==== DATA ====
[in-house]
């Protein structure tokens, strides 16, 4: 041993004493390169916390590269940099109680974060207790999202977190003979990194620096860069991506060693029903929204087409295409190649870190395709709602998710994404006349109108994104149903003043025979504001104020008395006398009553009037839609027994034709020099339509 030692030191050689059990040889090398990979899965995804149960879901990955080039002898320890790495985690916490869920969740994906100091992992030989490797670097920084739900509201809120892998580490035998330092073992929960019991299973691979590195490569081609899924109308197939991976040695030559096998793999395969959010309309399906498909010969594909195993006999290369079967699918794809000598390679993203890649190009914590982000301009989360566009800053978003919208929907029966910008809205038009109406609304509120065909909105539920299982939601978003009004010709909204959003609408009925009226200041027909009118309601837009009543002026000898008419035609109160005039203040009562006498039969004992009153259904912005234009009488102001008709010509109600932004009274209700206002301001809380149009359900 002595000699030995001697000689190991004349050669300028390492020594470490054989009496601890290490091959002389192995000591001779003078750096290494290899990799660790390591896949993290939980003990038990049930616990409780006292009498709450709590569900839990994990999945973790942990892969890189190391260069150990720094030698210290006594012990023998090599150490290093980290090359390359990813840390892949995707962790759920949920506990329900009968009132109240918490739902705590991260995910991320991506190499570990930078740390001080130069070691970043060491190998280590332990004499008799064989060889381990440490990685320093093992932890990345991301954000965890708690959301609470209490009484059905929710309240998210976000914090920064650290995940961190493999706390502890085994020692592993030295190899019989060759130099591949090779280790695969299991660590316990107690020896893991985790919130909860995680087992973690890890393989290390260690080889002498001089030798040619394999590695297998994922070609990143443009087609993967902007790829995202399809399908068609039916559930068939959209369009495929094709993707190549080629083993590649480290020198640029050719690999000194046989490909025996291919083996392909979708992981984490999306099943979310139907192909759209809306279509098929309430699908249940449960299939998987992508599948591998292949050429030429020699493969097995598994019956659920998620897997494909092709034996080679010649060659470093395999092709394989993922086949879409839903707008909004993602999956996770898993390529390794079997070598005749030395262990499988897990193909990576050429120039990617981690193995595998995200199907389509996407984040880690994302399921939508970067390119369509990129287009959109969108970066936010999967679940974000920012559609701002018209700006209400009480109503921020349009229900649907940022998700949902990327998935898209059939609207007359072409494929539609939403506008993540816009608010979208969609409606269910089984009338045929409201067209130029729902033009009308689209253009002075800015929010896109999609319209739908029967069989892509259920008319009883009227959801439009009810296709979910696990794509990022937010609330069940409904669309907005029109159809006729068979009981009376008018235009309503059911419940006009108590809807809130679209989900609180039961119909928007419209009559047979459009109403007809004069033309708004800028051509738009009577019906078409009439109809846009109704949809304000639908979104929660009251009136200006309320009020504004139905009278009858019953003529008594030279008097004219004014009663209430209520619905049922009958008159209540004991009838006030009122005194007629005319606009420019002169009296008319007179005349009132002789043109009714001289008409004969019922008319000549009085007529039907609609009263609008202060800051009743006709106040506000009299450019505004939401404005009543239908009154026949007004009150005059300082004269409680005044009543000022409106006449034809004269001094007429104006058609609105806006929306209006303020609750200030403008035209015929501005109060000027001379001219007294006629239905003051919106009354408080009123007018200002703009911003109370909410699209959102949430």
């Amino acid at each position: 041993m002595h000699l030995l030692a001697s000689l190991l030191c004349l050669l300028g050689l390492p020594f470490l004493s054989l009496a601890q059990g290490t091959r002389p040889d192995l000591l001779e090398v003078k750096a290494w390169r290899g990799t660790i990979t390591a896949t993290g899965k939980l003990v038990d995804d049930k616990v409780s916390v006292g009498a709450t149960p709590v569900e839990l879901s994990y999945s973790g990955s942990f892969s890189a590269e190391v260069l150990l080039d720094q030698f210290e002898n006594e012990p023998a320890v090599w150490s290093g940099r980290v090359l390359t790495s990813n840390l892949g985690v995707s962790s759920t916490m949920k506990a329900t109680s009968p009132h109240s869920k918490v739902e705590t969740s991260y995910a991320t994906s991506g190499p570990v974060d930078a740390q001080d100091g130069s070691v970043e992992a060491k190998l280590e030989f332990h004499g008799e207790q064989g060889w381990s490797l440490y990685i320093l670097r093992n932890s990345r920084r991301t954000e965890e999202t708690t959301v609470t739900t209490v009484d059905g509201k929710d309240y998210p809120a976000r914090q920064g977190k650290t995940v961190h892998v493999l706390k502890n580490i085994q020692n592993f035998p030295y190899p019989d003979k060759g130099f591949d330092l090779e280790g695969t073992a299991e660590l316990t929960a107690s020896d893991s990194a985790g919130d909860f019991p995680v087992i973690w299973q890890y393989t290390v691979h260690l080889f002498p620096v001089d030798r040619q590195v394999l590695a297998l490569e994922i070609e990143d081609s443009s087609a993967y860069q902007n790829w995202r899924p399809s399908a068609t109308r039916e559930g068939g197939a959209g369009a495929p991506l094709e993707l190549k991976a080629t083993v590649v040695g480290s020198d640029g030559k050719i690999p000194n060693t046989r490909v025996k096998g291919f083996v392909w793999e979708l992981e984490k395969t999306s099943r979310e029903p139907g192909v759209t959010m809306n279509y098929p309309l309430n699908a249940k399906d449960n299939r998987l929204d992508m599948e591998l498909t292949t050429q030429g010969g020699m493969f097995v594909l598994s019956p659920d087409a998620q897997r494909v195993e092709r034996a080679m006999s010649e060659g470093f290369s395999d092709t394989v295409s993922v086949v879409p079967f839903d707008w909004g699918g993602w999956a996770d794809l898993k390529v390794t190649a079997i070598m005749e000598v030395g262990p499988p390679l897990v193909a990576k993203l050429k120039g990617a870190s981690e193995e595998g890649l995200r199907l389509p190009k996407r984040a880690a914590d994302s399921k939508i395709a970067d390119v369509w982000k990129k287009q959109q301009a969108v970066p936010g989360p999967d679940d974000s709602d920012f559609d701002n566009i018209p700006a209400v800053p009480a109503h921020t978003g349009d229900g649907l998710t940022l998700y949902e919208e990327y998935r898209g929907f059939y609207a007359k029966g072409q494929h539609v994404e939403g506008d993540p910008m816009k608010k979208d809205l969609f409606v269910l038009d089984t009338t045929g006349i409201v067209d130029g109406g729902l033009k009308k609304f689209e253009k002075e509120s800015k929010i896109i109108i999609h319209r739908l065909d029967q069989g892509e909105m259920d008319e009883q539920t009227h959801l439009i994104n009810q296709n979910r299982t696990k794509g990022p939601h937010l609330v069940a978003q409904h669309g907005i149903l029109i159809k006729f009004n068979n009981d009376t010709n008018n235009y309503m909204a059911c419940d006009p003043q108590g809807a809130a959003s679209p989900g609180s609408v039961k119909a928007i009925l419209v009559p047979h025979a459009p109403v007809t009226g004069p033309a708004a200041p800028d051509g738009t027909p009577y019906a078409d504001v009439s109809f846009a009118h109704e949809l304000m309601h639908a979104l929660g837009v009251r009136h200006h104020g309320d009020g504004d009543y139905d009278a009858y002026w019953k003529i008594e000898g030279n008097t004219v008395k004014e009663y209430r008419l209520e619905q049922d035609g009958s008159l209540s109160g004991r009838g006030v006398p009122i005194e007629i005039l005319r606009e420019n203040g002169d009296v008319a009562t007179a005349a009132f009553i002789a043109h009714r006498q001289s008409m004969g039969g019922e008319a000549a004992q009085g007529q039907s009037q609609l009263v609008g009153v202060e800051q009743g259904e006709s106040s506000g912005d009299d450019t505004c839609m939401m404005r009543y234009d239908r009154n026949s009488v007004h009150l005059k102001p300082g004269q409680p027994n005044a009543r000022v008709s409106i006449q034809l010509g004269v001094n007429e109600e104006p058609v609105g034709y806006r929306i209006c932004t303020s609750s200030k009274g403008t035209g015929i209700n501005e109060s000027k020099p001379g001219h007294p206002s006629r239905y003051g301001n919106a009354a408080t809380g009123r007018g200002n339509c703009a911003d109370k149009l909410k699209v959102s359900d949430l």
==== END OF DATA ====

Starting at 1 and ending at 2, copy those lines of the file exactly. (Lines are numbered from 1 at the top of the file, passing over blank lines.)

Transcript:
[in-house]
């Protein structure tokens, strides 16, 4: 041993004493390169916390590269940099109680974060207790999202977190003979990194620096860069991506060693029903929204087409295409190649870190395709709602998710994404006349109108994104149903003043025979504001104020008395006398009553009037839609027994034709020099339509 030692030191050689059990040889090398990979899965995804149960879901990955080039002898320890790495985690916490869920969740994906100091992992030989490797670097920084739900509201809120892998580490035998330092073992929960019991299973691979590195490569081609899924109308197939991976040695030559096998793999395969959010309309399906498909010969594909195993006999290369079967699918794809000598390679993203890649190009914590982000301009989360566009800053978003919208929907029966910008809205038009109406609304509120065909909105539920299982939601978003009004010709909204959003609408009925009226200041027909009118309601837009009543002026000898008419035609109160005039203040009562006498039969004992009153259904912005234009009488102001008709010509109600932004009274209700206002301001809380149009359900 002595000699030995001697000689190991004349050669300028390492020594470490054989009496601890290490091959002389192995000591001779003078750096290494290899990799660790390591896949993290939980003990038990049930616990409780006292009498709450709590569900839990994990999945973790942990892969890189190391260069150990720094030698210290006594012990023998090599150490290093980290090359390359990813840390892949995707962790759920949920506990329900009968009132109240918490739902705590991260995910991320991506190499570990930078740390001080130069070691970043060491190998280590332990004499008799064989060889381990440490990685320093093992932890990345991301954000965890708690959301609470209490009484059905929710309240998210976000914090920064650290995940961190493999706390502890085994020692592993030295190899019989060759130099591949090779280790695969299991660590316990107690020896893991985790919130909860995680087992973690890890393989290390260690080889002498001089030798040619394999590695297998994922070609990143443009087609993967902007790829995202399809399908068609039916559930068939959209369009495929094709993707190549080629083993590649480290020198640029050719690999000194046989490909025996291919083996392909979708992981984490999306099943979310139907192909759209809306279509098929309430699908249940449960299939998987992508599948591998292949050429030429020699493969097995598994019956659920998620897997494909092709034996080679010649060659470093395999092709394989993922086949879409839903707008909004993602999956996770898993390529390794079997070598005749030395262990499988897990193909990576050429120039990617981690193995595998995200199907389509996407984040880690994302399921939508970067390119369509990129287009959109969108970066936010999967679940974000920012559609701002018209700006209400009480109503921020349009229900649907940022998700949902990327998935898209059939609207007359072409494929539609939403506008993540816009608010979208969609409606269910089984009338045929409201067209130029729902033009009308689209253009002075800015929010896109999609319209739908029967069989892509259920008319009883009227959801439009009810296709979910696990794509990022937010609330069940409904669309907005029109159809006729068979009981009376008018235009309503059911419940006009108590809807809130679209989900609180039961119909928007419209009559047979459009109403007809004069033309708004800028051509738009009577019906078409009439109809846009109704949809304000639908979104929660009251009136200006309320009020504004139905009278009858019953003529008594030279008097004219004014009663209430209520619905049922009958008159209540004991009838006030009122005194007629005319606009420019002169009296008319007179005349009132002789043109009714001289008409004969019922008319000549009085007529039907609609009263609008202060800051009743006709106040506000009299450019505004939401404005009543239908009154026949007004009150005059300082004269409680005044009543000022409106006449034809004269001094007429104006058609609105806006929306209006303020609750200030403008035209015929501005109060000027001379001219007294006629239905003051919106009354408080009123007018200002703009911003109370909410699209959102949430």